The Power of a Joyful Life… or Revisiting the Notion of Happiness

I’ve mentioned before (at least I think I’ve said it here… if not I know I’ve said it elsewhere), that I dislike John Piper’s notion of Christian Hedonism. It strikes me that any philosophy based solely or primarily in what brings me the most pleasure is problematic, regardless of the ends it espouses. If my pleasure is the ultimate goal, then I am putting myself at the center of all things, and this is a place that I should never be. That being said, for the past two years God has been teaching me about joy, and I feel like I’m finally getting to the heart of the lesson. For most of my life happiness has been… unimportant. My goal was to be strong, or to be powerful, or to be righteous, or to be good, or to be spiritual (kind of in that order actually), and happiness was something that I always saw as an addendum at best, or a distraction at worst.

A few years ago a friend of mine was lecturing me about the way I approach life and asked me, ‘don’t you want to be happy?’ The only response that I could give was ‘Eh, maybe I guess…’ I want to stress here that my goal was not to be unhappy. I’ve never seen misery as a sign of righteousness (or at least I don’t think I have), but I also never made it a goal to be happy. Over the past two years God has been slowly changing this.

So, recently my bible study (yes, I’m part of a bible study now… yes, I realize that I haven’t posted in ‘like forever’ which translates to a couple of months in real time… thus proving the theory of internet relativity:T=CPI or Time=Care exponentially multiplied by the Perspective of the Individual)… anyway, my bible study has been studying the book of Ecclesiastes, which is a book that I’ve loved for a long time, but recently I’ve had a new perspective on. I think that, at its core, Ecclesiastes is an admonition to joy. The author repeatedly points to the pointlessness, injustice, and repetitiveness of life, and then responds to himself by arguing that true purpose can be found in God.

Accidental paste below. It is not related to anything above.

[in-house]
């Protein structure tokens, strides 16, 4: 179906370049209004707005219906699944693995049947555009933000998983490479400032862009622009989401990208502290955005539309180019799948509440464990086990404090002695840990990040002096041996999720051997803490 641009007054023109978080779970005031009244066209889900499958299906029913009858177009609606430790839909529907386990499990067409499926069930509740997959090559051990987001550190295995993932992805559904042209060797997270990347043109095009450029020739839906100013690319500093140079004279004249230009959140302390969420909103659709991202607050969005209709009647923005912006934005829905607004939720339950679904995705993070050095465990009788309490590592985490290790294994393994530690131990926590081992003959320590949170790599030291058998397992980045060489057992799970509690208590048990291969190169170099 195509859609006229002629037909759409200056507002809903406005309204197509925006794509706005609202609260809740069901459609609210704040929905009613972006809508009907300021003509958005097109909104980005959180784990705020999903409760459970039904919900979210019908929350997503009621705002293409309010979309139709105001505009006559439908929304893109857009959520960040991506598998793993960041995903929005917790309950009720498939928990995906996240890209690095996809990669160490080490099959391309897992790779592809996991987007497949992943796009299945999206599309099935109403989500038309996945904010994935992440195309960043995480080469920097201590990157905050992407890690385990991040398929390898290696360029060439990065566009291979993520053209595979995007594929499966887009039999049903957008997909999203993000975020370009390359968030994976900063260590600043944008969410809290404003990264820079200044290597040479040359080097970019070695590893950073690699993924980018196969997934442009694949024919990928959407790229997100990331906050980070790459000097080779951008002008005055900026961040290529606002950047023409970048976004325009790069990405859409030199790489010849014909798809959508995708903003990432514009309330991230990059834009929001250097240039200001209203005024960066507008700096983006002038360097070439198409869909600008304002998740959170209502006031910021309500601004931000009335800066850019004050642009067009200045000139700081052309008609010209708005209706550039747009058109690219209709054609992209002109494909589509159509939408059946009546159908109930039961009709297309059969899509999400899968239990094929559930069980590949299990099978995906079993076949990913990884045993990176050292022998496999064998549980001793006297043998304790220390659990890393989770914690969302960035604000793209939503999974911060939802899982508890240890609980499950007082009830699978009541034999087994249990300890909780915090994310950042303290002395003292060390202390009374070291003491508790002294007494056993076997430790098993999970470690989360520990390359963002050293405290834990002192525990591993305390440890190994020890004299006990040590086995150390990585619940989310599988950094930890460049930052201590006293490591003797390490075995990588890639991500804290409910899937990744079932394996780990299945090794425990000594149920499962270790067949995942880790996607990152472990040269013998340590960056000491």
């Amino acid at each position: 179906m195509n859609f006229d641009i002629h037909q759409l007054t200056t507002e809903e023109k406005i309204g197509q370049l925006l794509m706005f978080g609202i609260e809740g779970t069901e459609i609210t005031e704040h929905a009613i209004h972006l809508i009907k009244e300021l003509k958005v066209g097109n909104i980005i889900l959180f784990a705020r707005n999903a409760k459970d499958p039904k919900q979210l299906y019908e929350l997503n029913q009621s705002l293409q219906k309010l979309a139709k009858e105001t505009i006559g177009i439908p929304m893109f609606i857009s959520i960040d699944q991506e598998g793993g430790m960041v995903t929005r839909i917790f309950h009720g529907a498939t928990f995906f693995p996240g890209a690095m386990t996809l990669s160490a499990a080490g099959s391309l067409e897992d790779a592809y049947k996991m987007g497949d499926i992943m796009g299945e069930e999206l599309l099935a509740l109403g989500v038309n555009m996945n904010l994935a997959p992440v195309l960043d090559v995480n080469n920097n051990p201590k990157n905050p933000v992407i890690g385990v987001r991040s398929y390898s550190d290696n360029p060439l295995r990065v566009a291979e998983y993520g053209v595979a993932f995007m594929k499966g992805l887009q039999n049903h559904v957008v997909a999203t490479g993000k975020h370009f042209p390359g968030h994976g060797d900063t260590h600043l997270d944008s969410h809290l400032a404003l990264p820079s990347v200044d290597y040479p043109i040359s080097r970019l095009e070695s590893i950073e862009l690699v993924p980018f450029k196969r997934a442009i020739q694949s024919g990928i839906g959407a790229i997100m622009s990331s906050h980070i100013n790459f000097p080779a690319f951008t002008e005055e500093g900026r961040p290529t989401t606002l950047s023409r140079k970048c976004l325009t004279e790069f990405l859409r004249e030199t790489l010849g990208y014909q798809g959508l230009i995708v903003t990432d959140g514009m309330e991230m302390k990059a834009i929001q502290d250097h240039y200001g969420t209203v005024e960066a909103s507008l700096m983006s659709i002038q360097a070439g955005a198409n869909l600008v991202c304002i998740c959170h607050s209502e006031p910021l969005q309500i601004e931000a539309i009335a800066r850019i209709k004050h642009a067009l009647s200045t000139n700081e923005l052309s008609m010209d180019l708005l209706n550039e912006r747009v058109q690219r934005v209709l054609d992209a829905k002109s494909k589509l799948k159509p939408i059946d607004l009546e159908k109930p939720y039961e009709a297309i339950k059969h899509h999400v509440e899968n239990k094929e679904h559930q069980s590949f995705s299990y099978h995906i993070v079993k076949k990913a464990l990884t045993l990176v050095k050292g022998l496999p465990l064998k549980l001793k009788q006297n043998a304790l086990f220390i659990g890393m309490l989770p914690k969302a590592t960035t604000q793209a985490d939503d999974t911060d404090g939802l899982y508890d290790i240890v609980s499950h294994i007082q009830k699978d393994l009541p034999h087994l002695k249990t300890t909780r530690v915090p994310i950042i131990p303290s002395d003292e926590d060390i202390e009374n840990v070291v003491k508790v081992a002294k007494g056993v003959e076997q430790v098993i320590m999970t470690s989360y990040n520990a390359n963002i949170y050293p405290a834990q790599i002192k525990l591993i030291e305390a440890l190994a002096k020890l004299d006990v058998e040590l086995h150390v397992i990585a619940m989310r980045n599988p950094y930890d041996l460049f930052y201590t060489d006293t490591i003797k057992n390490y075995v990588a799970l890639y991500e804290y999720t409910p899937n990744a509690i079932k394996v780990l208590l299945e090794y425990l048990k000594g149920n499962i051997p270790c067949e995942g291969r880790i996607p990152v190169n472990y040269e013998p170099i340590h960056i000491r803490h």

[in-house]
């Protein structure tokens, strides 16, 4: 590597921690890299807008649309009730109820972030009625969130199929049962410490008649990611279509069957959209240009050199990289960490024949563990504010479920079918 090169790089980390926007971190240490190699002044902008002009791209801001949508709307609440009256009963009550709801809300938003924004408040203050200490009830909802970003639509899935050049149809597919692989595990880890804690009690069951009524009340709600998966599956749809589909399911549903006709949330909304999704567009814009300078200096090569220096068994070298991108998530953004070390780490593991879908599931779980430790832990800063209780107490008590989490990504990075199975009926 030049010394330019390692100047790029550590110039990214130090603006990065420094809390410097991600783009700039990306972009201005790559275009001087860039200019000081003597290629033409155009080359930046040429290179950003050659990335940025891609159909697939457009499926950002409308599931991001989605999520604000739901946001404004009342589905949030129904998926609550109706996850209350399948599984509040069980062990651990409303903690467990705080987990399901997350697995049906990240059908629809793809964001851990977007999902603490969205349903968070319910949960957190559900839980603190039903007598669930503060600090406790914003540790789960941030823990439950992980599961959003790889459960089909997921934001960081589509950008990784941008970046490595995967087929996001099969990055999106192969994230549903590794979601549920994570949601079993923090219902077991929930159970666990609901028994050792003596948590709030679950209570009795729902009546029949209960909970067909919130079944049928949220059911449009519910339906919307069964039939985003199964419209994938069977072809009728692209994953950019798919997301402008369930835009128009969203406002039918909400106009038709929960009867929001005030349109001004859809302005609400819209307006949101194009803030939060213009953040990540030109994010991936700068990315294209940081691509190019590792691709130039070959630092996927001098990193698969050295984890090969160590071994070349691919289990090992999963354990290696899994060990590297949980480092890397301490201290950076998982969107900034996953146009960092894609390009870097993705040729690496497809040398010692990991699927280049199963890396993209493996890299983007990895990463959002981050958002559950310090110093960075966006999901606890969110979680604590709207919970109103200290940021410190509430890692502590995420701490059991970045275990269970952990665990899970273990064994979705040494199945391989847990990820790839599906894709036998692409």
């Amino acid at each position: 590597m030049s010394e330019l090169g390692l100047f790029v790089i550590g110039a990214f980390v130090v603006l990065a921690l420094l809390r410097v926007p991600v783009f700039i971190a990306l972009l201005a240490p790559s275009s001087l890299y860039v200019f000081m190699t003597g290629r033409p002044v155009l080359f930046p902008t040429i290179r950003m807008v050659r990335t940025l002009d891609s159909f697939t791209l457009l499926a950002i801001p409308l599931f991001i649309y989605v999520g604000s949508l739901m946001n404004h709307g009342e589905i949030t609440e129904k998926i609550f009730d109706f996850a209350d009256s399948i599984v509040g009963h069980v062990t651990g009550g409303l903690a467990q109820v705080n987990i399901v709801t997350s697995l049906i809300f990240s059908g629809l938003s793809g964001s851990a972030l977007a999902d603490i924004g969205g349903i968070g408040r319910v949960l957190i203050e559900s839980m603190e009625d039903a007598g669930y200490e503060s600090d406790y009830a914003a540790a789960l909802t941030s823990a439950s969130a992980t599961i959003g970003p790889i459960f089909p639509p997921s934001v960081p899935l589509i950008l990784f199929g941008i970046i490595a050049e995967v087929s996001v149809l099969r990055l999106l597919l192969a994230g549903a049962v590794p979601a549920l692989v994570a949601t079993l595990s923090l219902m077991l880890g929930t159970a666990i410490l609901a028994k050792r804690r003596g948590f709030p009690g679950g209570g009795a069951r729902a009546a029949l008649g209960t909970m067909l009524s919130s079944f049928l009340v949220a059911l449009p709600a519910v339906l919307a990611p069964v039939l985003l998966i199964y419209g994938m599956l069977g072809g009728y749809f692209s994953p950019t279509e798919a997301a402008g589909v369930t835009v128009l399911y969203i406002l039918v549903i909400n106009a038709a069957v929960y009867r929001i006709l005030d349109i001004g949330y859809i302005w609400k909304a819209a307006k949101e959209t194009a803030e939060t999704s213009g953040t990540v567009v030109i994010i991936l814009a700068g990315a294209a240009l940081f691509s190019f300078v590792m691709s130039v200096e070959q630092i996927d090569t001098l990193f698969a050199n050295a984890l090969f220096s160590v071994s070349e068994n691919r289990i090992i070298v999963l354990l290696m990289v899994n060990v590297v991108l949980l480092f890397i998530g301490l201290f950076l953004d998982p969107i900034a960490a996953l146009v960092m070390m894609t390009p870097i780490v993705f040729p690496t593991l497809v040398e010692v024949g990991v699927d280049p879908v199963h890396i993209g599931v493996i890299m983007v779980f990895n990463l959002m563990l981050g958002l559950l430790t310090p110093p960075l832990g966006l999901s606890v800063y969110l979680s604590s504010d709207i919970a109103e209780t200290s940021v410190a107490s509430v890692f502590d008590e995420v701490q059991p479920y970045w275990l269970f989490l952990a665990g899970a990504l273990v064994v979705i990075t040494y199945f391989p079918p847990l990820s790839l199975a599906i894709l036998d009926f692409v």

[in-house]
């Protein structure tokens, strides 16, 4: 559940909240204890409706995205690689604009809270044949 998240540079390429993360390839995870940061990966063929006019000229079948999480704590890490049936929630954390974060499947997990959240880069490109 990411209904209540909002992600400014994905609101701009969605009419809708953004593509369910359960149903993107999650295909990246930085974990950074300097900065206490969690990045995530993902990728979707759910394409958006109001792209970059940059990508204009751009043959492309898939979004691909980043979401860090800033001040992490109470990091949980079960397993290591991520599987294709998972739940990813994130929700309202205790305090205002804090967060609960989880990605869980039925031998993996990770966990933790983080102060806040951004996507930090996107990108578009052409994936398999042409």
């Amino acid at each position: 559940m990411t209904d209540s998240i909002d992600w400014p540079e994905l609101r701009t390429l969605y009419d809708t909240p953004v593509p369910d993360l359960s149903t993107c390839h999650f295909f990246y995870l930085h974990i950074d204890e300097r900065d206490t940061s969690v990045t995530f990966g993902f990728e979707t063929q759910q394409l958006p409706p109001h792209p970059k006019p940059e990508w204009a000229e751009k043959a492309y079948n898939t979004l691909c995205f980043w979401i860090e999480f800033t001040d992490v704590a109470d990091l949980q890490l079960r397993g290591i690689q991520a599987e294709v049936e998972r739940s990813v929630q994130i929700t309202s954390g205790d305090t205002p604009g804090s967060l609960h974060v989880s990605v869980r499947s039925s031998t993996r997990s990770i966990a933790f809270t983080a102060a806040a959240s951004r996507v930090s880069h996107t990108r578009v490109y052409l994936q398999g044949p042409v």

In chapter one and two he shows that none of the things we normally cling to: labor, love, wealth, knowledge, and pleasure, can possibly serve as the purpose of a meaningful life. All of these are fleeting, ephemeral, and ultimately vanity. However, in chapter 3 he shows that, while none of these things is the point of life, all of them have a point in life. This is an important distinction. A life lived for the pursuit of any of these things will ultimately be unfulfilling, because they are, in themselves, vane. However, all of them are gifts given by God to bring pleasure to life and add to its ultimate purpose. Solomon argues that everything happens for a reason, and that God is the ultimate arbiter of that reason, so should we argue that he got things wrong?

Chapters four and five continue in this vein, showing the vanity and injustice of everyday life when we live it without God, but the pleasure that God can bring through that same vanity when we place him at the center of our lives. I have long been somewhat enamored by the mystic ascetics (or ascetic mystics… whatever you want to call them). And I think that true joy can be found in the ascetic pursuit of God, but this is not the only way to glorify him.